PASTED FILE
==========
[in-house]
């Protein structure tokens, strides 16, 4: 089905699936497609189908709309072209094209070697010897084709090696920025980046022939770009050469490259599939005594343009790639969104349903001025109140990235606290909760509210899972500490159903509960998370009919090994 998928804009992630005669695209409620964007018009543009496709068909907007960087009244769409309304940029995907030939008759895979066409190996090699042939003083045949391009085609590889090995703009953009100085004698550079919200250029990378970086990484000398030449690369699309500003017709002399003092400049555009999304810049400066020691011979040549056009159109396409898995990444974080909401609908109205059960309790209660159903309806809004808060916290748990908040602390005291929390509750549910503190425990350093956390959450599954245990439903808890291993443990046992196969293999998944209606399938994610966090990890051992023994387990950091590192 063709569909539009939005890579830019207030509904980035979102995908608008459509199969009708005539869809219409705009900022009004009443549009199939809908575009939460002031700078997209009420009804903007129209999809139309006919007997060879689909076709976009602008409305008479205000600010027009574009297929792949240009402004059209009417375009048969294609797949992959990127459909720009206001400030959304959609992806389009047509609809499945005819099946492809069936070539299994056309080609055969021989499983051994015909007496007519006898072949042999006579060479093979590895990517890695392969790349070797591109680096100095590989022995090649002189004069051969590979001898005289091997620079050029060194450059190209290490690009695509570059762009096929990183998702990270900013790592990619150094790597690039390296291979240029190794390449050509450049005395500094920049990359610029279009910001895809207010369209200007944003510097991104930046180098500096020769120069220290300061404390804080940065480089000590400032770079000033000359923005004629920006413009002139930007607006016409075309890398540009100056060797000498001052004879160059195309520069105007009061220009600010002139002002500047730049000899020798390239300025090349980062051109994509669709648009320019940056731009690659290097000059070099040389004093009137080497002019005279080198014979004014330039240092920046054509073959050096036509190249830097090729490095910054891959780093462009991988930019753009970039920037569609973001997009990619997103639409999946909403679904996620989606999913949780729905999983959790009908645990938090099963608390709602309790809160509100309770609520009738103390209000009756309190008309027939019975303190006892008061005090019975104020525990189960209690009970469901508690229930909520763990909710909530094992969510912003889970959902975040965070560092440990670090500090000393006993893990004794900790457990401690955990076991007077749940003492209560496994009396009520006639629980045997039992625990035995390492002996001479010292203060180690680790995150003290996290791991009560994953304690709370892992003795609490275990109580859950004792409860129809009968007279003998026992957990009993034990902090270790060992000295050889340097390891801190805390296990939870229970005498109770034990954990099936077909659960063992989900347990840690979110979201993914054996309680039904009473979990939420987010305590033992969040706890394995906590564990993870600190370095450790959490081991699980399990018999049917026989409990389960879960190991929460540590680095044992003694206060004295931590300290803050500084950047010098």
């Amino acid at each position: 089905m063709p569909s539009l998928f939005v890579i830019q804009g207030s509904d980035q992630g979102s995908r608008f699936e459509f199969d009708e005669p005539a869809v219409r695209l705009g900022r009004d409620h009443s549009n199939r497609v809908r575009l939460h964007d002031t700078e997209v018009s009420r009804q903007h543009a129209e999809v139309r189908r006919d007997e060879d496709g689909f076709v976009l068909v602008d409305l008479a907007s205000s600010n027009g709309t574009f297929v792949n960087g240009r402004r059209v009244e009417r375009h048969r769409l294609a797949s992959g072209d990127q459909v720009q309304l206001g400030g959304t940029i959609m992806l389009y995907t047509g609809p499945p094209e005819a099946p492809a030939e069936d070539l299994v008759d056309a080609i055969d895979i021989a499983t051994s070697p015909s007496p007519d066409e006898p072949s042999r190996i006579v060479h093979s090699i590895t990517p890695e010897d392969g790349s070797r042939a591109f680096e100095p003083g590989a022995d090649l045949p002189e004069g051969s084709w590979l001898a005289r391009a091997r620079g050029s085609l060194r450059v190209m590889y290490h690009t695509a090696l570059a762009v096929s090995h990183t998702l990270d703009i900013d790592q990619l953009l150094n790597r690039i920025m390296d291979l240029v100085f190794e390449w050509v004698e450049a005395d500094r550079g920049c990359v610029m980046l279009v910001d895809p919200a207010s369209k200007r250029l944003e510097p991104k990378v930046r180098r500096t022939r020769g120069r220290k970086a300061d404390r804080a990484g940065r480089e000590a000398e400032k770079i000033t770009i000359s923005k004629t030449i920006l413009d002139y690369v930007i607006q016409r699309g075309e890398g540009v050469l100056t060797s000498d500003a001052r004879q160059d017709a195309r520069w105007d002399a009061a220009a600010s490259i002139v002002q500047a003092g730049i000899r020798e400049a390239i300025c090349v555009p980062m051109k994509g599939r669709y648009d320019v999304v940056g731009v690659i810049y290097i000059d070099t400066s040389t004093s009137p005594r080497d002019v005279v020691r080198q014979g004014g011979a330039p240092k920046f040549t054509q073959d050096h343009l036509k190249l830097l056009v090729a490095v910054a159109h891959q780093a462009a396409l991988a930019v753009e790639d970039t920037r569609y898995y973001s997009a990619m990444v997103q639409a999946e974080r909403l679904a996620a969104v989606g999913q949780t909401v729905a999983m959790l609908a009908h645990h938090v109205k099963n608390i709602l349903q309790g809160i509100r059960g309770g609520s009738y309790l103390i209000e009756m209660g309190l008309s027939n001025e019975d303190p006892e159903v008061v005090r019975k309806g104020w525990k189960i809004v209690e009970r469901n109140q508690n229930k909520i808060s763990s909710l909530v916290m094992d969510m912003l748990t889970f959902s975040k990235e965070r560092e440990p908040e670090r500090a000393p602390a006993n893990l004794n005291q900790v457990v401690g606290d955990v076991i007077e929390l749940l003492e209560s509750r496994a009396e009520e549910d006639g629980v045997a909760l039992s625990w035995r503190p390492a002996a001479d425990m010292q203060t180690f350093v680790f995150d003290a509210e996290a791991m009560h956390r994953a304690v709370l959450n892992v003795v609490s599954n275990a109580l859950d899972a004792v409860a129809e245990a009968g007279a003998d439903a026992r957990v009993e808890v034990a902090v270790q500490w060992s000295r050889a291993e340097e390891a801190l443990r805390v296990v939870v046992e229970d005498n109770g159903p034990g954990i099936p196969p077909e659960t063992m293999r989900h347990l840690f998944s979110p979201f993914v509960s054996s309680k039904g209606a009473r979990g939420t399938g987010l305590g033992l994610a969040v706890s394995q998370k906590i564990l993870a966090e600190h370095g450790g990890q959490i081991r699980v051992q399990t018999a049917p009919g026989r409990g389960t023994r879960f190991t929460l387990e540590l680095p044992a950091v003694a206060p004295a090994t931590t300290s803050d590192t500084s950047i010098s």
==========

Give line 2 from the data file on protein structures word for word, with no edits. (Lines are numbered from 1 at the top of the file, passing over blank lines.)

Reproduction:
């Protein structure tokens, strides 16, 4: 089905699936497609189908709309072209094209070697010897084709090696920025980046022939770009050469490259599939005594343009790639969104349903001025109140990235606290909760509210899972500490159903509960998370009919090994 998928804009992630005669695209409620964007018009543009496709068909907007960087009244769409309304940029995907030939008759895979066409190996090699042939003083045949391009085609590889090995703009953009100085004698550079919200250029990378970086990484000398030449690369699309500003017709002399003092400049555009999304810049400066020691011979040549056009159109396409898995990444974080909401609908109205059960309790209660159903309806809004808060916290748990908040602390005291929390509750549910503190425990350093956390959450599954245990439903808890291993443990046992196969293999998944209606399938994610966090990890051992023994387990950091590192 063709569909539009939005890579830019207030509904980035979102995908608008459509199969009708005539869809219409705009900022009004009443549009199939809908575009939460002031700078997209009420009804903007129209999809139309006919007997060879689909076709976009602008409305008479205000600010027009574009297929792949240009402004059209009417375009048969294609797949992959990127459909720009206001400030959304959609992806389009047509609809499945005819099946492809069936070539299994056309080609055969021989499983051994015909007496007519006898072949042999006579060479093979590895990517890695392969790349070797591109680096100095590989022995090649002189004069051969590979001898005289091997620079050029060194450059190209290490690009695509570059762009096929990183998702990270900013790592990619150094790597690039390296291979240029190794390449050509450049005395500094920049990359610029279009910001895809207010369209200007944003510097991104930046180098500096020769120069220290300061404390804080940065480089000590400032770079000033000359923005004629920006413009002139930007607006016409075309890398540009100056060797000498001052004879160059195309520069105007009061220009600010002139002002500047730049000899020798390239300025090349980062051109994509669709648009320019940056731009690659290097000059070099040389004093009137080497002019005279080198014979004014330039240092920046054509073959050096036509190249830097090729490095910054891959780093462009991988930019753009970039920037569609973001997009990619997103639409999946909403679904996620989606999913949780729905999983959790009908645990938090099963608390709602309790809160509100309770609520009738103390209000009756309190008309027939019975303190006892008061005090019975104020525990189960209690009970469901508690229930909520763990909710909530094992969510912003889970959902975040965070560092440990670090500090000393006993893990004794900790457990401690955990076991007077749940003492209560496994009396009520006639629980045997039992625990035995390492002996001479010292203060180690680790995150003290996290791991009560994953304690709370892992003795609490275990109580859950004792409860129809009968007279003998026992957990009993034990902090270790060992000295050889340097390891801190805390296990939870229970005498109770034990954990099936077909659960063992989900347990840690979110979201993914054996309680039904009473979990939420987010305590033992969040706890394995906590564990993870600190370095450790959490081991699980399990018999049917026989409990389960879960190991929460540590680095044992003694206060004295931590300290803050500084950047010098």